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Let $T$ be a theory and $\sigma$ a sentence, such that

  • there exists infinite $\mathfrak{A} \models T + \sigma$.
  • there exists finite $\mathfrak{A} \models T + \sigma$.
  • there exists $n \in \mathbb{N}$, such that for all $\mathfrak{A}$ with $|\mathfrak{A}| > n$, $\mathfrak{A} \models T + \neg\sigma$.

Is this possible?

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Certainly.

Consider $\cal L$ to be the language containing one binary relation symbol $<$.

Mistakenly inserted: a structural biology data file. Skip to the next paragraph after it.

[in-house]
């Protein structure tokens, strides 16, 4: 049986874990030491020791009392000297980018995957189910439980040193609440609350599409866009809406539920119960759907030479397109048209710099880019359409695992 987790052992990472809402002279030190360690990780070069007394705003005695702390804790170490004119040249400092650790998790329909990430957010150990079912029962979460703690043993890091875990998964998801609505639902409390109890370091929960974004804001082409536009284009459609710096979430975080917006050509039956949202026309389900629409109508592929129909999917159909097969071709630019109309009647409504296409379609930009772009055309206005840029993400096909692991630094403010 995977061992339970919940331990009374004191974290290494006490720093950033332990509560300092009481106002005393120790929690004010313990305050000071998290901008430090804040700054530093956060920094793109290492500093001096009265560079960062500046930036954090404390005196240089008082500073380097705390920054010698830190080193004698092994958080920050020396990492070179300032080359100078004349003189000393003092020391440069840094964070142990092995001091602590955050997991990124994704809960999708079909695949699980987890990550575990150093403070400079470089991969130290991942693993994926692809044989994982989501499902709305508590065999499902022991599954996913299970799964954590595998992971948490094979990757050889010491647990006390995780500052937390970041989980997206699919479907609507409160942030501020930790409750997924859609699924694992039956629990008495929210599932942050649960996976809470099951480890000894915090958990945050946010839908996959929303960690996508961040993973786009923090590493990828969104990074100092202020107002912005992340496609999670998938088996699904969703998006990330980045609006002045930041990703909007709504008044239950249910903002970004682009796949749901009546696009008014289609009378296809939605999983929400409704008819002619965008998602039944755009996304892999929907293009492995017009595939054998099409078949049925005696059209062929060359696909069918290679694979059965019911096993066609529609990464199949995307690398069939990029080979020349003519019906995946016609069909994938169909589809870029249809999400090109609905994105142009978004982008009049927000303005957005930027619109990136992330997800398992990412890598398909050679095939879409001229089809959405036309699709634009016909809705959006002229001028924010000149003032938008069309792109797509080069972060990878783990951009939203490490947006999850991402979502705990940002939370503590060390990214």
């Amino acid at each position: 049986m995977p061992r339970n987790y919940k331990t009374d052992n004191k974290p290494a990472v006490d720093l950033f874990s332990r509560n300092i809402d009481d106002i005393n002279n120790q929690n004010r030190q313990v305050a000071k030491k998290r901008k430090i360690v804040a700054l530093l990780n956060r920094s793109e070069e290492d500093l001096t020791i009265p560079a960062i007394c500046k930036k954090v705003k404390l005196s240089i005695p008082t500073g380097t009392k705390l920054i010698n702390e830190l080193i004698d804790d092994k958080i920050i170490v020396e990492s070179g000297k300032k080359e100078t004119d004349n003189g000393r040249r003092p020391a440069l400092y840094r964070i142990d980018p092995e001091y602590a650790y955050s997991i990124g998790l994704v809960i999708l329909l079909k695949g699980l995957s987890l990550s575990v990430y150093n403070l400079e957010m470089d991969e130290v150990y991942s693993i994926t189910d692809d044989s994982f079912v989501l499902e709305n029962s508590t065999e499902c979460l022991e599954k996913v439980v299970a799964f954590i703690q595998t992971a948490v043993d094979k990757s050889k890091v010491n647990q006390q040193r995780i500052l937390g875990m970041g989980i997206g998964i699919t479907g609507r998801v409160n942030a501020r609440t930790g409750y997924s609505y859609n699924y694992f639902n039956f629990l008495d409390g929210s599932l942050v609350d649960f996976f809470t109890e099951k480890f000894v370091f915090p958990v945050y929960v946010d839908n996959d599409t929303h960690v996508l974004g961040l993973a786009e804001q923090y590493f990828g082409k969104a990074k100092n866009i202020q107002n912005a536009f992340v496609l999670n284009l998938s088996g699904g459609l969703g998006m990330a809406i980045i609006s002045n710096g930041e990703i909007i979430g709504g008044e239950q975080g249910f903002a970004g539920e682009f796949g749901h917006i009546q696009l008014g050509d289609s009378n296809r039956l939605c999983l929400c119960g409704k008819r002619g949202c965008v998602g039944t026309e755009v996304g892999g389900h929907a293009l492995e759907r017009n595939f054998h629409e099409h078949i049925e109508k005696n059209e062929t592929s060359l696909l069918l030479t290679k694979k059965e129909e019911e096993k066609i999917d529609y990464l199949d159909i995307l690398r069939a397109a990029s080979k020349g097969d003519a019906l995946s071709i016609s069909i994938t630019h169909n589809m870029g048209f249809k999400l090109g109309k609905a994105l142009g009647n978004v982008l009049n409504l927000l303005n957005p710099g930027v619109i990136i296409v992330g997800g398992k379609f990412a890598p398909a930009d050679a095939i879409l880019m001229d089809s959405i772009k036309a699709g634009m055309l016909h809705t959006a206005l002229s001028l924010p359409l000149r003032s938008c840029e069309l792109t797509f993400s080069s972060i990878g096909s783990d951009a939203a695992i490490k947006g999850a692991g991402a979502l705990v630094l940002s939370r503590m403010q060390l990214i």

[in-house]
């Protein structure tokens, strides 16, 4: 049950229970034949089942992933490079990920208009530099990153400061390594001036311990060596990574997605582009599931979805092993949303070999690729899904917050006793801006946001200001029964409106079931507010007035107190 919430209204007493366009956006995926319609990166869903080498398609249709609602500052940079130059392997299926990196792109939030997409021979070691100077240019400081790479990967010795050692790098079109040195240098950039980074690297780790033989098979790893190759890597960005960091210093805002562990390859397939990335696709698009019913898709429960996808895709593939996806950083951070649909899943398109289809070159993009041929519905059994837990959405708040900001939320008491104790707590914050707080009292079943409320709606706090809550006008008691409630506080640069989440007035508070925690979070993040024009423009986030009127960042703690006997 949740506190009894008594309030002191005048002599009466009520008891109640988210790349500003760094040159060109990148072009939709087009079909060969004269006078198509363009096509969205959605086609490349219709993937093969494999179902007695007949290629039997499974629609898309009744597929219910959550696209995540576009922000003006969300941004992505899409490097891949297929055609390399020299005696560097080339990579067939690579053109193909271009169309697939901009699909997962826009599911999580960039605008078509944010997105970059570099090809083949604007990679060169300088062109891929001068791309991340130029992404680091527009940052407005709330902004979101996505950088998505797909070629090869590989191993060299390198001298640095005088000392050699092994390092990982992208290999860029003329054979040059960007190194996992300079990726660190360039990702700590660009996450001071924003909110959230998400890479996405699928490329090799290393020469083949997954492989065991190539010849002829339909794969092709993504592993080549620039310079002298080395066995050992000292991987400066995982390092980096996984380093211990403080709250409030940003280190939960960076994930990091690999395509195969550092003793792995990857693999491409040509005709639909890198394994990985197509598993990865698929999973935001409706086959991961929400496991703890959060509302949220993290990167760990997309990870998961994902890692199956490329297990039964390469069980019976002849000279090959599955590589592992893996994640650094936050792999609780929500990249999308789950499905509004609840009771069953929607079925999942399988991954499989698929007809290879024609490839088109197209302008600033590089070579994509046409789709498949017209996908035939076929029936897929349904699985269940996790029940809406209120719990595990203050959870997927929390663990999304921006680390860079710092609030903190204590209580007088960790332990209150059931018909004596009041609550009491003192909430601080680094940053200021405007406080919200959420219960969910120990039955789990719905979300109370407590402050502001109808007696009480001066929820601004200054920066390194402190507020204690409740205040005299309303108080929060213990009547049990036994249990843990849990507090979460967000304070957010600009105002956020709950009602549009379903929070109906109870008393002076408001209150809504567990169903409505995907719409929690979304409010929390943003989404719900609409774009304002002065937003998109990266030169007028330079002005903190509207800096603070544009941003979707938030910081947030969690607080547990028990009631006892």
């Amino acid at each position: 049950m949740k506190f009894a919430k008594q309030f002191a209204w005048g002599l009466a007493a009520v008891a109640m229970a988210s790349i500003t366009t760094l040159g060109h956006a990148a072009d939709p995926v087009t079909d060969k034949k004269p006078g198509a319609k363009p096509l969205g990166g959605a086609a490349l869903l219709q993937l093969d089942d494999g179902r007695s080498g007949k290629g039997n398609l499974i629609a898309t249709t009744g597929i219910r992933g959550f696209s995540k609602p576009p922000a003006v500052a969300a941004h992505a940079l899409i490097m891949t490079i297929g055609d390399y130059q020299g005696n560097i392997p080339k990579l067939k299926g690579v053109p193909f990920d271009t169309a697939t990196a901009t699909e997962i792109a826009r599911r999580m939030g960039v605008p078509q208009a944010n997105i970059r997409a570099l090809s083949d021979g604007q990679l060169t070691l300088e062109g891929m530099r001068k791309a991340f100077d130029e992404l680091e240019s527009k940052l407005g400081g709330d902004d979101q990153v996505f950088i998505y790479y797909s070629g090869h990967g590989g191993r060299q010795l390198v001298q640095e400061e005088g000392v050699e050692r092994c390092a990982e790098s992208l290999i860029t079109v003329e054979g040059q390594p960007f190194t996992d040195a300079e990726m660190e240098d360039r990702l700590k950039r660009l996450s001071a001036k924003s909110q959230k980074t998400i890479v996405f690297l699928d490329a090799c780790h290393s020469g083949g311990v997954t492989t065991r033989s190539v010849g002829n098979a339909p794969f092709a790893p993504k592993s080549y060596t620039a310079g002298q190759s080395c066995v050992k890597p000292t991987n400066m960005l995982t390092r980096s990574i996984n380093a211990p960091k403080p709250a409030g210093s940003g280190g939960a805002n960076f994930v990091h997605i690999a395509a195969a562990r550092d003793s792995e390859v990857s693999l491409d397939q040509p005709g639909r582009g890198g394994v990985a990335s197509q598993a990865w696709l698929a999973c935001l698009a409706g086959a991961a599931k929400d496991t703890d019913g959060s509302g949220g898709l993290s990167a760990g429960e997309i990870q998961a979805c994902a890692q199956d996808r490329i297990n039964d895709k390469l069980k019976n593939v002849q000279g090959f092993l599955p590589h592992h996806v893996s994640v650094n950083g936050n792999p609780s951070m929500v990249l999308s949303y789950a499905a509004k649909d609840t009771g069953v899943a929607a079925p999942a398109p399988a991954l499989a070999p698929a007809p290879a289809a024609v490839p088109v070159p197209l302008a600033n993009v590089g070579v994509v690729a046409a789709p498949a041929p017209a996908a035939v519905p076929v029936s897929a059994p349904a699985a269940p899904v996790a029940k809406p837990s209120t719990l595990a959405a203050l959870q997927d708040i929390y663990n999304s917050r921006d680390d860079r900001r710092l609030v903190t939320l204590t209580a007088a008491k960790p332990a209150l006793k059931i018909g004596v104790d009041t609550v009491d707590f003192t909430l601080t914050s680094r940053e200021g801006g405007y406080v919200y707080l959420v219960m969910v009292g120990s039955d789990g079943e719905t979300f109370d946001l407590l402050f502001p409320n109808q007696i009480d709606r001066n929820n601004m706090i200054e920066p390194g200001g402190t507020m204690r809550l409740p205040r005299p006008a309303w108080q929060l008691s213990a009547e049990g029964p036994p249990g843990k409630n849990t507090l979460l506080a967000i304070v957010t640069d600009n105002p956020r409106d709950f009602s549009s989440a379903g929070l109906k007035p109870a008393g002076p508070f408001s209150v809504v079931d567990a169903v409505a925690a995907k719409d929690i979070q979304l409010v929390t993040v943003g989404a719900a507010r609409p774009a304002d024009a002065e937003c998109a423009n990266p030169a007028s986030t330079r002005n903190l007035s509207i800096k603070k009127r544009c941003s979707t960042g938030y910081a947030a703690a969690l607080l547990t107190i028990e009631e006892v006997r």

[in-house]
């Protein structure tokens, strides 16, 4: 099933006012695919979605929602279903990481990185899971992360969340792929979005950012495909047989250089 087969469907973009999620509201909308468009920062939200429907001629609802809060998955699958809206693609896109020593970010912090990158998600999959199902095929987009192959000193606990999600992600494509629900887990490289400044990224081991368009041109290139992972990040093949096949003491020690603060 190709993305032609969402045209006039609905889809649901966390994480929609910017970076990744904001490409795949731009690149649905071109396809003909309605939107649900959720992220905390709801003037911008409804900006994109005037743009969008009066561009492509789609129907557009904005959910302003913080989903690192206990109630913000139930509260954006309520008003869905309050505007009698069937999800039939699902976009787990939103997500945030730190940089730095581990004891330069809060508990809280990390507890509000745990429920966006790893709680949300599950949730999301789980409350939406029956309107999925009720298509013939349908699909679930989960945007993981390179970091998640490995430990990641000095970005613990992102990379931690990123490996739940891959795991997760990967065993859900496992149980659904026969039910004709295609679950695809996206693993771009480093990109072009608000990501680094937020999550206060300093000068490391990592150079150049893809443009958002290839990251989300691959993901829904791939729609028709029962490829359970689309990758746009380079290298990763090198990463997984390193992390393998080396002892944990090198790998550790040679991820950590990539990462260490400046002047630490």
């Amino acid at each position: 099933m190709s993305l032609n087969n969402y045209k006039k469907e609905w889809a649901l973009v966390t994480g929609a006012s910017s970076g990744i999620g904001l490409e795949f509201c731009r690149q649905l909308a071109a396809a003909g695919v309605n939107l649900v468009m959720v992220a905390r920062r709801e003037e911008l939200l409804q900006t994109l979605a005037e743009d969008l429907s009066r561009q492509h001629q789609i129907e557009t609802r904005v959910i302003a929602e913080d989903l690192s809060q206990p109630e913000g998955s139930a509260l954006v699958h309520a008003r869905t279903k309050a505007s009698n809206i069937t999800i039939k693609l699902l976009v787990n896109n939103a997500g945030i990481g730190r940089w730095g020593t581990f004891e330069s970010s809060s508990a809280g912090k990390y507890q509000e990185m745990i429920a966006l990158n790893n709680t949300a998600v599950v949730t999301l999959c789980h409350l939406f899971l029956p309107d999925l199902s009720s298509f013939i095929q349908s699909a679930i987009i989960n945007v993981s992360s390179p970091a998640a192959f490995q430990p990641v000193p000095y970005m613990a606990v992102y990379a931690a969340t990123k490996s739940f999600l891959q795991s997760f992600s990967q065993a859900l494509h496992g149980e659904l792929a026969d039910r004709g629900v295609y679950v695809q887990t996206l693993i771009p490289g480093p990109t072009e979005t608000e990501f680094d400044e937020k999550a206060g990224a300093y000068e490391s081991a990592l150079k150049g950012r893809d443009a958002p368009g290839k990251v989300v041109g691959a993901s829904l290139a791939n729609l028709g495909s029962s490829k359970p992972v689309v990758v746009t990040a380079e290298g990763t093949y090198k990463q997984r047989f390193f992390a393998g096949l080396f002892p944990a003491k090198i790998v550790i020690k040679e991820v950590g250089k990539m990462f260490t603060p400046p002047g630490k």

1. $T$ is the theory stating that $<$ is a linear order (irreflexive, transitive and total).
  2. $\sigma$ is the statement that if there are $n$ different elements in the universe, then $<$ is unbounded. That is:$$\Big(\exists x_1\ldots\exists x_n(\bigvee_{i<n}x_i\neq x_{i+1})\Big)\rightarrow\forall x\exists y(x<y)$$

It's easy to see that $T$ has finite models of any cardinality, as well infinite models. But $\frak A\models\sigma$ then its universe infinite or has less than $n$ different objects.

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